Stebbins, Alaska — From policy makers to Pokeman Go players, high-speed internet is the hot topic in Western Alaska this summer.
The Arctic Broadband Summit just wrapped up in Barrow this week. Crews are busy off the coast of Nome this month laying fiber optic cable, and GCI recently announced plans to bring high-speed internet to ten more communities in the region this year.
The village of Stebbins is on that list, and while many are excited for faster service, some fear their subsistence lifestyle could suffer.
It’s a spectacular summer day in Stebbins. Fish racks are filling up, berries are blooming, and Bernard Abouchuk is sitting on the beach with a rifle under his arm.
“Elders wanted seal meat, and a seal just happened to pop up on [the] beach, and now we’re just waiting for it to come back,” Abouchuk explains.
Those elders are farther up on the beach, with their eyes glued to the horizon. Many of them were around before villages like Stebbins had stores that sold pre-packaged meals. They had to watch the horizon for seals, scan the tundra for berries, and travel long distances by dogsled for caribou.
“We lived with the seasons,” explains Charlie Fitka. “We had spring camp, summer camp, fall camp, and we lived off the land.”
Fitka grew up in Marshall, a village on the Yukon River about 100 miles south of Stebbins.
“Nowadays, nobody goes out into the country anymore. Very few people do that,” Fitka explains.
Fitka says more and more people across the region aren’t learning subsistence skills like net mending and fish processing. Instead, he says, they’re turning to modern conveniences to put food on the table.
“Our younger generation, all they know how to do is go to the store and get something quick that they can put into the microwave to eat.”
Morris Nashoanak says a lot of that has to do with modern distractions.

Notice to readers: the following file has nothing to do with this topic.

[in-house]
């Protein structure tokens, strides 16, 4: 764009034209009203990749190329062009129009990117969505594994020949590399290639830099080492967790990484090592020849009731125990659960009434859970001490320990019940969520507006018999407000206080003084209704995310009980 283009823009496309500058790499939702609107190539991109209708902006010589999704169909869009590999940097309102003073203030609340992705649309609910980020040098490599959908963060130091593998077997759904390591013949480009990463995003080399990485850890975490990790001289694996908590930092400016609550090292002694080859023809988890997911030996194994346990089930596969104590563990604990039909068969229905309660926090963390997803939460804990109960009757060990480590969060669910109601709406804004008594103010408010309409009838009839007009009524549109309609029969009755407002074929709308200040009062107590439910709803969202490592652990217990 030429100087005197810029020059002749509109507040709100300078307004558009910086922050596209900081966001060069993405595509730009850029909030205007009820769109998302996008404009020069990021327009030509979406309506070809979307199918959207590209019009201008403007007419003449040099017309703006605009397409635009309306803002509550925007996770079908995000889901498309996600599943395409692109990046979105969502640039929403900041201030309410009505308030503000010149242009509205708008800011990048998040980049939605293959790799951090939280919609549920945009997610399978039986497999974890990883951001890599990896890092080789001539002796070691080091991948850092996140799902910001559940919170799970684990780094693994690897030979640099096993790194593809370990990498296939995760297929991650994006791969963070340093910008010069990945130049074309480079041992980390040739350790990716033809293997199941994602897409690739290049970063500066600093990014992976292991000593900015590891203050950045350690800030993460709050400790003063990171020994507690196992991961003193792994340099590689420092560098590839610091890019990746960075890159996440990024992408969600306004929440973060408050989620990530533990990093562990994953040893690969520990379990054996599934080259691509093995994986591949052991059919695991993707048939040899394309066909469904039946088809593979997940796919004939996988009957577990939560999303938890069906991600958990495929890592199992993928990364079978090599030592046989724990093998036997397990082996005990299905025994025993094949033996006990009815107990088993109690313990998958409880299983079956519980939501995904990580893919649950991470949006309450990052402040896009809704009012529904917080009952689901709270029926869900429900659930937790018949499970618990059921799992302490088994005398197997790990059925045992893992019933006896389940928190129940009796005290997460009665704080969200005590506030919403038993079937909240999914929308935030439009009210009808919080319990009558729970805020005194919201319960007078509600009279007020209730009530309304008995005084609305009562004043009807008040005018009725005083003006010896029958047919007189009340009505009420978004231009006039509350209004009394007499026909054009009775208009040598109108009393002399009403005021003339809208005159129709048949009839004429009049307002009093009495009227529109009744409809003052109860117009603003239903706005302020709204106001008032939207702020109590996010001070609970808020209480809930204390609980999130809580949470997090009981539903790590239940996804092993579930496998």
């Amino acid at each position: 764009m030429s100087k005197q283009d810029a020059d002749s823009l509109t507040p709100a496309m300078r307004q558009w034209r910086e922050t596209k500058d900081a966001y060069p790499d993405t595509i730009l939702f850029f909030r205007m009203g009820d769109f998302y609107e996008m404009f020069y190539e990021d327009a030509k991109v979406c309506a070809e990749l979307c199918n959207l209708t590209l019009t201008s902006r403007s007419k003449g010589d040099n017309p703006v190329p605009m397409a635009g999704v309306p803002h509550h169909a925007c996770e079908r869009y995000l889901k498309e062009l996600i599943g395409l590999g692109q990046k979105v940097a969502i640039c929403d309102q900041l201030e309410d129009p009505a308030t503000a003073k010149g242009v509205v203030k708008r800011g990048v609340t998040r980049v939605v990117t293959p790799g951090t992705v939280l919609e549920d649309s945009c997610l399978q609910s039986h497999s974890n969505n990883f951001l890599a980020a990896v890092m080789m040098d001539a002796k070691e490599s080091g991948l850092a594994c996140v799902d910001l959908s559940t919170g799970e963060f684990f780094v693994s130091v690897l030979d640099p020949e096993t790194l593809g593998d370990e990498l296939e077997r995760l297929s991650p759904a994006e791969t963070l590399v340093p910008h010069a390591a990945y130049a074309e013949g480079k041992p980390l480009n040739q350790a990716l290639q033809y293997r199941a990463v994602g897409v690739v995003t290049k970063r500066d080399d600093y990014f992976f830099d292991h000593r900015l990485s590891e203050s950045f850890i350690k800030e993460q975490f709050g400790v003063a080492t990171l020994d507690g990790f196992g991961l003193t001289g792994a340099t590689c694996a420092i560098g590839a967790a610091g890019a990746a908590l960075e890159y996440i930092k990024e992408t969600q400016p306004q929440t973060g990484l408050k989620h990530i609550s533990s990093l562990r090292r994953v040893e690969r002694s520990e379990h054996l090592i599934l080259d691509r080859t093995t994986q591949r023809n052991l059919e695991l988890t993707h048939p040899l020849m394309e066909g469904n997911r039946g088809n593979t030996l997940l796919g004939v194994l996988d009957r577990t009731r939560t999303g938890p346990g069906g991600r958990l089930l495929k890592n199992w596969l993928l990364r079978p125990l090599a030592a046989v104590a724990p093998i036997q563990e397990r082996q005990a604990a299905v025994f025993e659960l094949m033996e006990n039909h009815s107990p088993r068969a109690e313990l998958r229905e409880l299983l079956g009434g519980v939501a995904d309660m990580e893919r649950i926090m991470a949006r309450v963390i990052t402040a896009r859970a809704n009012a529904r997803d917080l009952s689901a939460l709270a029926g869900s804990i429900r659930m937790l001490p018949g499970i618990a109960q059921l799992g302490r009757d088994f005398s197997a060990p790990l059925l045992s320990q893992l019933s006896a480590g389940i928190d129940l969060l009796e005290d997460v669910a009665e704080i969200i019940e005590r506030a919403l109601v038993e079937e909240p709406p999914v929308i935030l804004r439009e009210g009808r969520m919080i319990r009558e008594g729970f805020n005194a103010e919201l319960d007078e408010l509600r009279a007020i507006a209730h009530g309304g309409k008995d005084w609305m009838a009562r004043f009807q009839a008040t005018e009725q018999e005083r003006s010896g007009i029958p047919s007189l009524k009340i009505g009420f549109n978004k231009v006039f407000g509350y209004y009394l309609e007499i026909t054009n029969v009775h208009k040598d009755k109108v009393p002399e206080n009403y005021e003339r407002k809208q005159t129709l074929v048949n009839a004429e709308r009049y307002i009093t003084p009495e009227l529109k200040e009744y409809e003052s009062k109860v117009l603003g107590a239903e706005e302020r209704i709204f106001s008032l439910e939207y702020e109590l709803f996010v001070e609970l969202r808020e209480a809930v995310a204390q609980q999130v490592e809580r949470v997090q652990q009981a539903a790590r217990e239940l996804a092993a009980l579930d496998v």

“We’ve got more kids into iPads and iPods,” Nashoanak explains.
Nashoanak is the mayor of Stebbins. Like many other village elders, he worries technology is tempting kids away from their traditional roots.
He says kids from his village would rather be home playing video games than out gathering greens.
“They’re spending nine to twelve hours per day with [them],” Nashoanak says. “We’d like to encourage the younger generation to be more active in subsistence gathering and hunting.”
That may get even harder, though, in the months to come. GCI is promising to bring high-speed internet to Stebbins by the end of this year.
Doreen Tom thinks that’s a good thing.
“Right now we have GCI over here at the [city] office, and it’s really slow,” Tom says.
Tom is the City Clerk for Stebbins. Internet in the city office will cut out for hours sometimes, which Tom says is a real problem when she’s under a tight deadline.
Tom isn’t just excited for faster internet at work. While she admits kids aren’t as involved in subsistence as she was growing up in Stebbins, Tom says she doesn’t mind the distraction in her own house.
“They get to stay home more if they have internet on the phone,” Tom explains. “I like it when the kids are home, because I know where they’re at.”
That’s understandable in a village where bootlegging leads to binge-drinking and, often, violence.
On a day like today, though, it seems like nothing could keep kids inside.
Back on the beach, Bernard Abouchuk’s nephew, who can’t be more than seven or eight years old, comes up next to him with a toy gun in his hand.
His nephew and a few friends were pretending to be hunting seals on the beach when a real seal popped its head above the water. Abouchuk laughs as the boy pretends to load and unload the toy gun.
“It was just so funny, because they were playing ‘hunting seals,’ and then a live seal came up in front of them, and they just got an adrenaline rush and happy,” Abouchuk says.
It’s that happiness and rush of adrenaline that Abouchuk says can’t be conveyed over the internet, no matter how high-speed it is.